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The Movement for Islamic Reform in Arabia (MIRA), a U.K.-based Saudi oppositionist organization headed by Dr. Sa'ad Al-Faqih, who has been a key figure in the reform movement in Saudi Arabia since the Persian Gulf War. According to Dr. al-Faqih, "[the] MIRA office in London is the information and media centre of the movement rather than the leadership." The Movement of Islamic Reforms was established in London in April 1996, and its aim, along with that of the Committee for the Defense of Legitimate Rights (CDLR), which seemed to be a front for Hizb ut-Tahrir and Mohammad al-Massari, is to change the ruling system from a monarchy to an Islamic one using political means.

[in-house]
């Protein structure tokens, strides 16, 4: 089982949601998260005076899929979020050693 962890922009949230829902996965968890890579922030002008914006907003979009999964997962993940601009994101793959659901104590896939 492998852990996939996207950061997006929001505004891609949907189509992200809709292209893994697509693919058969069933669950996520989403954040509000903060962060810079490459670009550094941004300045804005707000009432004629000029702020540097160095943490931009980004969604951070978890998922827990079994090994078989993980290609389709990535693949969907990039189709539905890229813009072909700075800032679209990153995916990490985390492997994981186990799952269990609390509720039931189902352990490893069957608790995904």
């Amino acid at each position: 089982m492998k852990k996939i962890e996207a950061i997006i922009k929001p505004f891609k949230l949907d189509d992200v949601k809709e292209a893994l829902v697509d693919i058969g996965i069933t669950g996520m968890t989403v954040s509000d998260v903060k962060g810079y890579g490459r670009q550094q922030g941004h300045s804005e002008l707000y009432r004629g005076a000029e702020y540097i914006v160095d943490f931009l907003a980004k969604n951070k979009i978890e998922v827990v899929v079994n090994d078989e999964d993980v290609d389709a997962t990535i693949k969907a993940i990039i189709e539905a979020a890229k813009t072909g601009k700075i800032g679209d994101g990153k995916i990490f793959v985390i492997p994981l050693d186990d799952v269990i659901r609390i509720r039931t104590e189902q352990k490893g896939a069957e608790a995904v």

According to a 2005 US State Department report on human rights in Saudi Arabia, MIRA was founded in 1996 as a splinter of the Committee for the Defense of Legitimate Rights, both of which "continued to advocate overthrowing the [Saudi] monarchy by force." The report adds, "In December 2004 police arrested 21 persons for taking part in Jeddah in an antigovernment protest sponsored by MIRA, whose leader, Sa'ad al-Faqih, was a supporter of international terrorism."
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